JGOFS Data System Overview

Glenn R. Flierl, MIT
James K.B. Bishop, LDEO
David M. Glover, WHOI
Satish Paranjpe, LDEO

Index

Obtaining the Software

Full Report Available On-line

You can obtain a complete web-based copy of the report by clicking here.

Further Documentation

We have various Postscript documents on details of the system. These are somewhat more technical. See here


Adapted from original web-based report.
Last modified: September 21, 2004
Introduction

Introduction

Large oceanographic programs such as JGOFS (The Joint Global Ocean Flux Study) require data management systems which enable the exchange and synthesis of extremely diverse and widely spread data sets. We have developed a distributed, object-based data management system for multidisciplinary, multi-institutional programs. It provides the capability for all JGOFS scientists to work with the data without regard for the storage format or for the actual location where the data resides. The approach used yields a powerful and extensible system (in the sense that data manipulation operations are not predefined) for managing and working with data from large scale, on-going field experiments.

In the ``object-based'' system, user programs obtain data by communicating with a program (the ``method'') which can interpret the particular data base. Since the communication protocol is standard and can be passed over a network, user programs can obtain data from any data object anywhere in the system. Data base operations and data transformations are handled by methods which read from one or more data objects, process that information, and write to the user program.

Purpose:

Basic Elements

Basic Elements:

Data Objects

Data Objects

Data Objects package together a program (the translator or method) and data. User programs never look at the data directly; rather, they communicate with the data object

<data

Data Objects communicate with a common protocol

Data Objects handle Projection (subsetting by variable name)
Selection (subsetting by variable values)
Data Objects

Data Objects

Data Objects package together a program (the translator or method) and data. User programs never look at the data directly; rather, they communicate with the data object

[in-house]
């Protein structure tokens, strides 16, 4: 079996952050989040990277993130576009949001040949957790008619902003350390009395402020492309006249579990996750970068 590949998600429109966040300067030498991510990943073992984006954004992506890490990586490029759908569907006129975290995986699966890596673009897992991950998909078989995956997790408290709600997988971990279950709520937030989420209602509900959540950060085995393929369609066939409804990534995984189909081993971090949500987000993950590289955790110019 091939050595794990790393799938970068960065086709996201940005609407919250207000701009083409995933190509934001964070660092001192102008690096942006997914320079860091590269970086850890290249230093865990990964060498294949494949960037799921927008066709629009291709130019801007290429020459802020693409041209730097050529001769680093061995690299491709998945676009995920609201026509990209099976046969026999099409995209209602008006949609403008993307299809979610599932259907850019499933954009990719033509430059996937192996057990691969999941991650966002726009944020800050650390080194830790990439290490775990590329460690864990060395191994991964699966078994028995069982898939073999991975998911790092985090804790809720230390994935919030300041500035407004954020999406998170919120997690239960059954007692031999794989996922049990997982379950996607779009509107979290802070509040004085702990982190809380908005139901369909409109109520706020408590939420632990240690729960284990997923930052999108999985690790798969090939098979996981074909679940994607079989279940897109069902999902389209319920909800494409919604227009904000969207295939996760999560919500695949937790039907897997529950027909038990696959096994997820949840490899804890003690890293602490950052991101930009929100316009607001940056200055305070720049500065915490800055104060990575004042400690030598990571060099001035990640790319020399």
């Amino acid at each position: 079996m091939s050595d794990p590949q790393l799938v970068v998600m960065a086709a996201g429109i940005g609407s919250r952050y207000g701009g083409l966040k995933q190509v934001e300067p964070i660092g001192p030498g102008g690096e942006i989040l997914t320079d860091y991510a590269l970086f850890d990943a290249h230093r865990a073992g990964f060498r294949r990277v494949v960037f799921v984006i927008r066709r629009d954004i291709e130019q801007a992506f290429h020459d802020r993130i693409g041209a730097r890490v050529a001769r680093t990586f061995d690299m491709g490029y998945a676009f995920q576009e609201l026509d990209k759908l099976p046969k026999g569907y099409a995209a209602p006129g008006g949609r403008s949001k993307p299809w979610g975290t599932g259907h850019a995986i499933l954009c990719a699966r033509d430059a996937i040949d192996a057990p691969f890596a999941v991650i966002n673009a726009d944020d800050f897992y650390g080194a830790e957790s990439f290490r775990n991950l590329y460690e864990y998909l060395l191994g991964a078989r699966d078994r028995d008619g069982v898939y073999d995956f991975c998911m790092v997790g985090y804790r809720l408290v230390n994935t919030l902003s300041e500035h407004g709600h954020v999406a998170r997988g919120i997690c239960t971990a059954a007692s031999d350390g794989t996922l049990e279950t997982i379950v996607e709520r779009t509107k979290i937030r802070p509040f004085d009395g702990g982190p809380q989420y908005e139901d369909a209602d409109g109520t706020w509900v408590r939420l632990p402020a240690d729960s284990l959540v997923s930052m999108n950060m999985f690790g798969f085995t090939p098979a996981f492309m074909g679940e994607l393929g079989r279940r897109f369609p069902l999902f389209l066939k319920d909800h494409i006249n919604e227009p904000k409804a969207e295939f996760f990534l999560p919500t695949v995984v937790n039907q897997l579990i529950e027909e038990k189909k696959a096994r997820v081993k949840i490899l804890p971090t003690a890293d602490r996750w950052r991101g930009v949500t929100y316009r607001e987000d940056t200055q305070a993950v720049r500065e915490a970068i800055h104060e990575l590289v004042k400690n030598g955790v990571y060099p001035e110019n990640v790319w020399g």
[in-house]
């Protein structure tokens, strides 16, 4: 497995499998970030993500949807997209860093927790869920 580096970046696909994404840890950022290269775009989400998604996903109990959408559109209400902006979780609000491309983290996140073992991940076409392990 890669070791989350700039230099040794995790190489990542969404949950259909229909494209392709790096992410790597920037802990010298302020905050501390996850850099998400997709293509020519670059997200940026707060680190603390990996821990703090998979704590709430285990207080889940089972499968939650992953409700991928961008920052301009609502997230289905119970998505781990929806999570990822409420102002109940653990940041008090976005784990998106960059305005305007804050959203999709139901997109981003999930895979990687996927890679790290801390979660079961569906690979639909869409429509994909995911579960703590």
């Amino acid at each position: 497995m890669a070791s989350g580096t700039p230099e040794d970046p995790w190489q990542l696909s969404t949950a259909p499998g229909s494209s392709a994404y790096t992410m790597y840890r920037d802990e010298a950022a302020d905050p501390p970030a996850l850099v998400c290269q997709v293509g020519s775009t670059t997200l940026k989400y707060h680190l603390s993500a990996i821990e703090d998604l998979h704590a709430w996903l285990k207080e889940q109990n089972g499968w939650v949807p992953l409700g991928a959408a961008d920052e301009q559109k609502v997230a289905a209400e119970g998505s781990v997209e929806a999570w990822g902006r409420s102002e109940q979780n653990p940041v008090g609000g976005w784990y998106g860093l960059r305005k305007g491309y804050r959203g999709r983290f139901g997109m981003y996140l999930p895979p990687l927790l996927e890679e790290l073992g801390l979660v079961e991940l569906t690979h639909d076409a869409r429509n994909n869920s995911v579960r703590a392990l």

<data

Data Objects communicate with a common protocol

Data Objects handle Projection (subsetting by variable name)
Selection (subsetting by variable values)
Translators/ methods

Translators/ methods

The "translators" (or "methods" in object-based terminology) are programs which give other PI's a viewport into a data set. The program both makes the data set visible to the outside world and shields outside users from needing to know the details of where and how the data is stored.

JGOFS translator

These programs are responsible for

One translator may serve several different data sets -- the translators depend on the format chosen by the PI, but generally not on the information itself, though there can be exceptions. Data Model - appearance to applications

Data Model - appearance to applications

The JGOFS data model is the critical part of the communications protocol. It includes:

The hierarchical structuring is an important way of organizing many kinds of data. It groups the least rapidly changing variables (e.g., header data), then the next-most rapidly changing information, etc. For example, a hydrographic section might look like

leg
year          /[lowest (0) level]/
month
   station
   lat        /[level 1]/
   lon
   date
      press
      temp
      sal     /[level 2]/
      o2
      sigth

A current meter mooring might have

mooring_id
lat
lon                 /[level 0]/
nominal_depth
start_time
end_time
   time
   u                /[level 1]/
   v
   temp

Often one scans the lower level information first to pick out the desired station or mooring and then retrieves the information only for that subset of the data base. Putting Data on the system

Putting Data on the system

To add a new data object to the system, one needs a translator/method which can properly interpret the data. The options are:

Two existing methods, shipped with the system, are the default method, def, and the method for reading output from the list program, nm.

def

This is intended for data with each station (or mooring, etc.) in a single file, with header files linking them. Thus a hydrographic data set might look like the lines below (and the online version would look like this):

Header file
# Gulf Stream Cruise Stations 3-5